Sitting on a stone seat in the garden is a birdbath I love; made by my pottery-teacher mother-in-law, it’s made bird-friendly - even for all the little ones - by a large stone in its deep centre. Its rough `floor’ is probably an asset too.
Like the pink Salvias – bird magnets - in the bed to the north (now trimmed back), it’s a fave view from the kitchen whenever we wait and watch for the kettle to boil. (Placed under a white weeping wisteria tree (Robinia) it collects blossom in spring.)
Blue wrens come to drink and bathe; and white browed scrub wrens, red browed finches and grey fantails. Those connoisseurs of the disturbed garden as we weed, dig, and plant, the yellow robins that follow us, especially in the edible patch. Tree creepers walk backwards into the birdbath; clown-like, their big, awkward feet don’t allow the usual entry technique. (Do the other birds laugh?)
Birdbaths are supposed to be shallow for the birds (for safety) but our only correct one dries out too fast and the birds seem to prefer a more reliable source of aqua pura. Nearby branches, too, are perfect for a good look about for predators before a quick splash.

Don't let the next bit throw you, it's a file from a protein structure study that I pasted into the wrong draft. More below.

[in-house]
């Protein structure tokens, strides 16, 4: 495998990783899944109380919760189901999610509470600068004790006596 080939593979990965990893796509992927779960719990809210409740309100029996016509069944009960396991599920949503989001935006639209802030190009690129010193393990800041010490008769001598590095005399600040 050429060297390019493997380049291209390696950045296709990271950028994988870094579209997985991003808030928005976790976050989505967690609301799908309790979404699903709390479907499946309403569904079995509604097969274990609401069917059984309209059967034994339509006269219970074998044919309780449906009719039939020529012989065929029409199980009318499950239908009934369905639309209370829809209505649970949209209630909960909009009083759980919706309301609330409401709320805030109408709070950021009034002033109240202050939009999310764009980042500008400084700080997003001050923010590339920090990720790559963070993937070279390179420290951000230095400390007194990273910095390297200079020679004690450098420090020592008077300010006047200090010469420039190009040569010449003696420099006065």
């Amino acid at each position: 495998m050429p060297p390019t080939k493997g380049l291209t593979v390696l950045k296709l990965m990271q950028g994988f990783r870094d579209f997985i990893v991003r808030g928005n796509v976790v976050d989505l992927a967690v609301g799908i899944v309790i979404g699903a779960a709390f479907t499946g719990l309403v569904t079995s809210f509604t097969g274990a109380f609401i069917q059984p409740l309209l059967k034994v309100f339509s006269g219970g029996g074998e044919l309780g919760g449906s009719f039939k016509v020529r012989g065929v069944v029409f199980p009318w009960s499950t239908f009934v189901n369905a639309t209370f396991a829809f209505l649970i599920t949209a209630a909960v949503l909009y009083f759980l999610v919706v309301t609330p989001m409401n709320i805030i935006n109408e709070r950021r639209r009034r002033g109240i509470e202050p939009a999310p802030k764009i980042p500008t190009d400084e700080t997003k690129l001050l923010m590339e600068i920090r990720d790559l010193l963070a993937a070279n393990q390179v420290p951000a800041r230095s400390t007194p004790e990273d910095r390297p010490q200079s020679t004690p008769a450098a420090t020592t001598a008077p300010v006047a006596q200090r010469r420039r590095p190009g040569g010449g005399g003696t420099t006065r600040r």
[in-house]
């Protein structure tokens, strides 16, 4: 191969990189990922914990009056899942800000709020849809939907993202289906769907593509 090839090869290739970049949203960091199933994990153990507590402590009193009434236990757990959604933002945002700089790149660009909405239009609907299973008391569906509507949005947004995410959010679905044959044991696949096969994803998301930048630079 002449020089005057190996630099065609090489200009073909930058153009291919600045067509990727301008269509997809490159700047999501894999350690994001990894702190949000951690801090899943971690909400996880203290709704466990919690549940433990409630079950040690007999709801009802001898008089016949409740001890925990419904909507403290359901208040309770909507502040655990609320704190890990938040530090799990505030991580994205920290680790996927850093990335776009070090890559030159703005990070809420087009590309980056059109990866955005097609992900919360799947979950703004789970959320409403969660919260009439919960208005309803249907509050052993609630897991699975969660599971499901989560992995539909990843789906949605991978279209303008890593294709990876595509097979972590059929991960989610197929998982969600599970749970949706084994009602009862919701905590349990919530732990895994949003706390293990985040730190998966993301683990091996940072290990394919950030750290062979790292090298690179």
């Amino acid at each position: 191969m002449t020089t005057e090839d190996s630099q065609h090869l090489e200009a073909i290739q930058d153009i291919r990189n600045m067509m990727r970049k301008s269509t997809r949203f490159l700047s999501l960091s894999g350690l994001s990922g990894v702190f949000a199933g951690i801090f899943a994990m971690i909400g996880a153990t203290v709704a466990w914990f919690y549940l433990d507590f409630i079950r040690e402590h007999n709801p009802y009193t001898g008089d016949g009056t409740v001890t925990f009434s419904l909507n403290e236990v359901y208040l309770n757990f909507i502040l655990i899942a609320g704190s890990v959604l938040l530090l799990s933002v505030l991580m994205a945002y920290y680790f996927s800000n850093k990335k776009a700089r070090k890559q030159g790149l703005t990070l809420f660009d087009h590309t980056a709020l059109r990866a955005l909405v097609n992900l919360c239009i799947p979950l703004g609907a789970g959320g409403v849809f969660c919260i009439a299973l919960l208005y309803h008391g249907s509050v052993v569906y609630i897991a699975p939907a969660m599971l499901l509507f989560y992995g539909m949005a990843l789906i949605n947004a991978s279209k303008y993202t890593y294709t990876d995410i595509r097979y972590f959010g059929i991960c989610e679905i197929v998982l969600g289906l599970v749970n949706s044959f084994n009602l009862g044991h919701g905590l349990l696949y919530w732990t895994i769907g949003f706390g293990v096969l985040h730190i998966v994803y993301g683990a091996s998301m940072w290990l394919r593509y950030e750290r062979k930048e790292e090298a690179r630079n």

Until recently Ms Wallaby used the birdbath too – at least in the horrid summertime heat. For drinking.
About twice per week I refill this birdbath, tossing out the stale water making a rivulet onto...a patch of dry white belladonna lilies. If the vegetable world could think, then these bulbs would surmise that the autumn rains had come a little early and up they have thrust their spears of flower stalks. (Below are some pink ones; it’s easy to see why they are also called Naked Ladies.)
Many bulbs flower when the autumn rains come – rain lilies (Zephyranthes, Habrathus, Cooperia), some Cyclamen, belladonna lilies (Amaryllis belladonna), some crocus and some Sternbergia. And no doubt others.
Currently I am writing a lecture about bulbs and, of the many fascinating facts, the ways bulbs are triggered to grow or to flower can be extraordinary.
Snow melt induces some crocus and, I imagine, most snowdrops (Galanthus); spring or summer warmth brings forth the flowers of most bulbs; and for some Australian bulbs, the summer rain season (Proiphys) or flooding of river flood plains (Crinum).
But Colchicum always seem to come early – about February – for an `autumn’ bulb- so what sets them off?
And now the flowers like it too.
Jill Weatherhead is a horticulturist, writer, garden designer and principal at Jill Weatherhead Garden Design who lives in the Dandenong Ranges east of Melbourne, and works throughout Victoria (www.jillweatherheadgardendesign.com.au)